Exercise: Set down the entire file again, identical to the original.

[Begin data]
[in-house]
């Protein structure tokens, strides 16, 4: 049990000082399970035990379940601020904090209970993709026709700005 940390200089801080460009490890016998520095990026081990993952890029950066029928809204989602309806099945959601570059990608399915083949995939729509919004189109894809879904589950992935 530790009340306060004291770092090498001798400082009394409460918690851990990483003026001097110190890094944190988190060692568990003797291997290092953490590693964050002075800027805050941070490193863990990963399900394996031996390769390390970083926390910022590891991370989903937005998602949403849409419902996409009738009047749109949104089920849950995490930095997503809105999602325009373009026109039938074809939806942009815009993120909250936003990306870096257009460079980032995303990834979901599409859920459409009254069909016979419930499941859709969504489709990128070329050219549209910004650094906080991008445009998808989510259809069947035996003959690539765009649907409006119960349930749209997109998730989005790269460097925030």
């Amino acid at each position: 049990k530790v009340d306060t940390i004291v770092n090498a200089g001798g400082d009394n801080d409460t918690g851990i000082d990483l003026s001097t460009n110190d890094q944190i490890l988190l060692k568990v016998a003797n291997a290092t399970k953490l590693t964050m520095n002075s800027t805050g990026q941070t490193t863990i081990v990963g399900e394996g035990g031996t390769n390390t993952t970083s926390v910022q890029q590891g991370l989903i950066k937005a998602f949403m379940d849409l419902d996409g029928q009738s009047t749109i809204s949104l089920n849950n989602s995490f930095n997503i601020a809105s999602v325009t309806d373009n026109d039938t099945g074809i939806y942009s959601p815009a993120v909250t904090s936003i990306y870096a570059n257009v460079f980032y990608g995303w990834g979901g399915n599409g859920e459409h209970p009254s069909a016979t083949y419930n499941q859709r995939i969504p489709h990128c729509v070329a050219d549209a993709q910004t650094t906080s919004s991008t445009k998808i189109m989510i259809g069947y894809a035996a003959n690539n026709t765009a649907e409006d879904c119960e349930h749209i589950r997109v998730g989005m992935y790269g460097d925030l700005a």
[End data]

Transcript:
[in-house]
């Protein structure tokens, strides 16, 4: 049990000082399970035990379940601020904090209970993709026709700005 940390200089801080460009490890016998520095990026081990993952890029950066029928809204989602309806099945959601570059990608399915083949995939729509919004189109894809879904589950992935 530790009340306060004291770092090498001798400082009394409460918690851990990483003026001097110190890094944190988190060692568990003797291997290092953490590693964050002075800027805050941070490193863990990963399900394996031996390769390390970083926390910022590891991370989903937005998602949403849409419902996409009738009047749109949104089920849950995490930095997503809105999602325009373009026109039938074809939806942009815009993120909250936003990306870096257009460079980032995303990834979901599409859920459409009254069909016979419930499941859709969504489709990128070329050219549209910004650094906080991008445009998808989510259809069947035996003959690539765009649907409006119960349930749209997109998730989005790269460097925030």
């Amino acid at each position: 049990k530790v009340d306060t940390i004291v770092n090498a200089g001798g400082d009394n801080d409460t918690g851990i000082d990483l003026s001097t460009n110190d890094q944190i490890l988190l060692k568990v016998a003797n291997a290092t399970k953490l590693t964050m520095n002075s800027t805050g990026q941070t490193t863990i081990v990963g399900e394996g035990g031996t390769n390390t993952t970083s926390v910022q890029q590891g991370l989903i950066k937005a998602f949403m379940d849409l419902d996409g029928q009738s009047t749109i809204s949104l089920n849950n989602s995490f930095n997503i601020a809105s999602v325009t309806d373009n026109d039938t099945g074809i939806y942009s959601p815009a993120v909250t904090s936003i990306y870096a570059n257009v460079f980032y990608g995303w990834g979901g399915n599409g859920e459409h209970p009254s069909a016979t083949y419930n499941q859709r995939i969504p489709h990128c729509v070329a050219d549209a993709q910004t650094t906080s919004s991008t445009k998808i189109m989510i259809g069947y894809a035996a003959n690539n026709t765009a649907e409006d879904c119960e349930h749209i589950r997109v998730g989005m992935y790269g460097d925030l700005a």